Small-cap stocks and ETFs are coming off impressive performances in September, but with October’s reputation for equity market volatility, some investors may shy away from the asset class. With the help of the ProShares Russell 2000 Dividend Growers ETF (CBOE: SMDV), investors can remain engaged with small caps, reduce volatility and gain access to a steady income.
SMDV, a dividend spin on the Russell 2000, the benchmark U.S. small-cap index, tracks the Russell 2000 Dividend Growth Index, which includes small-cap firms with dividend increase streaks of at least a decade. The ProShares ETF is one of the highest-rated funds in the small-cap value category.
“Small cap value has under-performed the S&P 500 Index. That is no surprise since most investment styles have. But small cap value has even trailed short-term U.S. Treasury Bonds by a noticeable margin,” according to Forbes.
SMDV can ameliorate some of the performance issues associated with small-cap value due in part to the fact that in terms of investment styles, dividends have a long history of out-performance over value stocks.
Additionally, SMDV yields 2.06%, which is well above what investors find on 10-year Treasuries or traditional small-cap equity indexes.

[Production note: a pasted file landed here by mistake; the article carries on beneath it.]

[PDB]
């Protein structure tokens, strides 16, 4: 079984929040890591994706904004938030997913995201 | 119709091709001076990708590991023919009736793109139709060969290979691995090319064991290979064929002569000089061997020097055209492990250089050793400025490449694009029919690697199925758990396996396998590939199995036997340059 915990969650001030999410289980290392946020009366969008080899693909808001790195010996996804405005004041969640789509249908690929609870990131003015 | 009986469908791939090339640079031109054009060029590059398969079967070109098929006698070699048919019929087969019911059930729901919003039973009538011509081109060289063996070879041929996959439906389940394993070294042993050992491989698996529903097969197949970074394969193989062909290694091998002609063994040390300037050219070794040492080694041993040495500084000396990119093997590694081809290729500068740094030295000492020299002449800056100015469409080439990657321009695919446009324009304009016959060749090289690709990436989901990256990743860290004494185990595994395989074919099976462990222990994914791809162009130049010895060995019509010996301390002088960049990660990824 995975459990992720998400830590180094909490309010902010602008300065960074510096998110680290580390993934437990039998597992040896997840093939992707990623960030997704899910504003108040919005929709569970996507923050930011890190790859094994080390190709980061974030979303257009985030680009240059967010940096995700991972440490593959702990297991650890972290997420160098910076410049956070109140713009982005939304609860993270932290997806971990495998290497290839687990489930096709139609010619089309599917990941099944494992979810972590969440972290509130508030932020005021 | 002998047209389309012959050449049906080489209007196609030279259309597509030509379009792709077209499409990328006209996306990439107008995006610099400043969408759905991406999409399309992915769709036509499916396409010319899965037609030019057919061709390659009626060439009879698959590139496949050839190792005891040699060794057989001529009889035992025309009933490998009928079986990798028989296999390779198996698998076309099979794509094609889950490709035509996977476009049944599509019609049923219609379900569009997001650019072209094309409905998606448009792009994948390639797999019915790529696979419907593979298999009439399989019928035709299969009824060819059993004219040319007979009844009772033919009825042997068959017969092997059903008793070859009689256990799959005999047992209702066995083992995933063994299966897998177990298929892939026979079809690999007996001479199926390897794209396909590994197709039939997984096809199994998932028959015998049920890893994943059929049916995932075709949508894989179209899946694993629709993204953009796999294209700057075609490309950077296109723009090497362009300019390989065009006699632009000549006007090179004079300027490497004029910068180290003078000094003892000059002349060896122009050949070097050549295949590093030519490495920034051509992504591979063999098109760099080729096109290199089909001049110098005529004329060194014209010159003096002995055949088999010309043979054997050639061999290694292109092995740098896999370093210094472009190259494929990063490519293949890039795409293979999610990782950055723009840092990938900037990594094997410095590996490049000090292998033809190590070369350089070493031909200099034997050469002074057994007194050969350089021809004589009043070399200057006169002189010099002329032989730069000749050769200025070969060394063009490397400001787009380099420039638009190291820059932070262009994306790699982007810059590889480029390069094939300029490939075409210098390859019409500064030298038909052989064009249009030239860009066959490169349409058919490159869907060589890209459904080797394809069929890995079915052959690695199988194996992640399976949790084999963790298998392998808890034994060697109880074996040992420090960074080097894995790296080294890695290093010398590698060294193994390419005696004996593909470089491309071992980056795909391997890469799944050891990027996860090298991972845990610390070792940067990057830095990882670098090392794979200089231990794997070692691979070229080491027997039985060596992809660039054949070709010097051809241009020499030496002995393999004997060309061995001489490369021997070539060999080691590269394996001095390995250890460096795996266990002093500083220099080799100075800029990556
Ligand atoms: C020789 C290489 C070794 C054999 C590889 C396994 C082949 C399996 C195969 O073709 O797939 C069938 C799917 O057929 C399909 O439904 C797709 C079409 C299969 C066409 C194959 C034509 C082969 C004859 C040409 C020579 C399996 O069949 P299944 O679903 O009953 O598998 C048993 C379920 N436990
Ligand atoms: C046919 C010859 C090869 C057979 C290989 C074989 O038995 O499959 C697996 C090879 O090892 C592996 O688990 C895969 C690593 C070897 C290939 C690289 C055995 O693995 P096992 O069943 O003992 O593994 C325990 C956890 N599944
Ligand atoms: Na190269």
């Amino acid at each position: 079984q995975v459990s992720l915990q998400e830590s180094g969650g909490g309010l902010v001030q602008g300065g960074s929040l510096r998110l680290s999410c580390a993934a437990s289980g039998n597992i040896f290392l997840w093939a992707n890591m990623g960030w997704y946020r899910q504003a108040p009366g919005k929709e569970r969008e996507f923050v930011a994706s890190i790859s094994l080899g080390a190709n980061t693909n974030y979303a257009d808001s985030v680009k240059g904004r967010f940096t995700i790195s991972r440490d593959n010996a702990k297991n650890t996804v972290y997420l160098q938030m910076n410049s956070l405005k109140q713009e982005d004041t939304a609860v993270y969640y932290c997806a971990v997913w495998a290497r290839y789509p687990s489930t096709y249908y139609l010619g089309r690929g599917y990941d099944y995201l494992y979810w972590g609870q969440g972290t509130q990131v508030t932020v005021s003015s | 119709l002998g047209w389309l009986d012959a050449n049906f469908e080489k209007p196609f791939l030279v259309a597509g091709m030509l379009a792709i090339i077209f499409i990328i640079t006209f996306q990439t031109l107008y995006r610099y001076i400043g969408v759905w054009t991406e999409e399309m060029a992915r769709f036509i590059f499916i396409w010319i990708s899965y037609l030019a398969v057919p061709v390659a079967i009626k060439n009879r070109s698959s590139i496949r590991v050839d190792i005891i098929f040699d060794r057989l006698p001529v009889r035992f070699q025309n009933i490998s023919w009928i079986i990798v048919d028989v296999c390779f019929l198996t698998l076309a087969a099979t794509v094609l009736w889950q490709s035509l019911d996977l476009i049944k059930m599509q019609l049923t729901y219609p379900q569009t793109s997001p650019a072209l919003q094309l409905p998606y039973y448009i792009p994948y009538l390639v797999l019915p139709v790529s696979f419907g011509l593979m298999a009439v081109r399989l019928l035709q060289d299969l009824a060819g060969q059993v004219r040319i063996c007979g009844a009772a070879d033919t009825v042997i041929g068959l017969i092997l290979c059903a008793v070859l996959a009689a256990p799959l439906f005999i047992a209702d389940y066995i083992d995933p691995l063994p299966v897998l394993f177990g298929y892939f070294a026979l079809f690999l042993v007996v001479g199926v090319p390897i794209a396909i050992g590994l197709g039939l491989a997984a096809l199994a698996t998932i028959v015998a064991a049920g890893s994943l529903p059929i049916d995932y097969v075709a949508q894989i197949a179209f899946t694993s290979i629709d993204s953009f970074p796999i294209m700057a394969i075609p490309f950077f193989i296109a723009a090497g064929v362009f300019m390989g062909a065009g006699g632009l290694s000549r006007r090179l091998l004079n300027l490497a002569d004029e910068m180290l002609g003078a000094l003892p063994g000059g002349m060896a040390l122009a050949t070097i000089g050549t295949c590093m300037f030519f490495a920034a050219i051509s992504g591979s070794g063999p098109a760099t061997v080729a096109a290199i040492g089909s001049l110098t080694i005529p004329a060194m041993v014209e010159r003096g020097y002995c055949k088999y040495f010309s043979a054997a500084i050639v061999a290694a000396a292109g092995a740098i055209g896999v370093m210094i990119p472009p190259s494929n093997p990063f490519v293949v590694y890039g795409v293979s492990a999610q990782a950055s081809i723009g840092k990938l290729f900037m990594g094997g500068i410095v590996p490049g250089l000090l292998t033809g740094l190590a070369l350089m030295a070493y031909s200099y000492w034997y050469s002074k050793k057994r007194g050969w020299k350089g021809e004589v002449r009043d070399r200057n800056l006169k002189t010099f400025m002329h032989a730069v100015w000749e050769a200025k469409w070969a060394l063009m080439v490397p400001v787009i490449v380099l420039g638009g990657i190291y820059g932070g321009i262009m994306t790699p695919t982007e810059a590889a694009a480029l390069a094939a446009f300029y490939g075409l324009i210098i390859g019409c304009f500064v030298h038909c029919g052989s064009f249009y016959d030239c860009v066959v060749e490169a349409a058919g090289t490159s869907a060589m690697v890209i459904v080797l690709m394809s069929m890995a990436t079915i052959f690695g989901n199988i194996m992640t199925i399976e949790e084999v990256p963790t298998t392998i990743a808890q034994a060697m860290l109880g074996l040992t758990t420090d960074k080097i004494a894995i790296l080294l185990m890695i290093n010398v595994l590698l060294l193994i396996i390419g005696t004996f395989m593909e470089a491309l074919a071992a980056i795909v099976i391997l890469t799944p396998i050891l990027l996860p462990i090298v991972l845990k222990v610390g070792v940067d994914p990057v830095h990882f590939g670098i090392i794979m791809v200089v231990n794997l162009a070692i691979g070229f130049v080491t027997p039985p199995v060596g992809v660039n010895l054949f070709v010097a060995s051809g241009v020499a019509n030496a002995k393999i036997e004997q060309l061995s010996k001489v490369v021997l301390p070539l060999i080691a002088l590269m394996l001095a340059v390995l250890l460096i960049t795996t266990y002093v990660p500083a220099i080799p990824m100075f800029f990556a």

Sizing Up SMDV
Companies that have consistently increased dividends tend to be high in quality and show a strong potential for growth. These dividend growers have been able to withstand periods of market duress, exhibiting smaller drawdowns as investors sold off riskier assets, while still delivering strong returns on the upside, to generate improved risk-adjusted returns over the long haul.
SMDV has another advantage: a relatively low weight to financial services stocks, a sector that’s usually the largest in many small-cap value strategies. The fund devotes 15.72% of its weight to that sector, but that’s its third-largest sector behind utilities and industrials.
“Financial stocks are the largest sector group within the small cap value world,” according to Forbes. “Falling interest rates in 2019 likely impact these smaller banks and other financial companies, just as they do larger ones. Since the start of the graph above, the 10-year U.S. Treasury Bond yield has dropped from 3.2% to 1.7%.”
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The opinions and forecasts expressed herein are solely those of Tom Lydon, and may not actually come to pass. Information on this site should not be used or construed as an offer to sell, a solicitation of an offer to buy, or a recommendation for any product.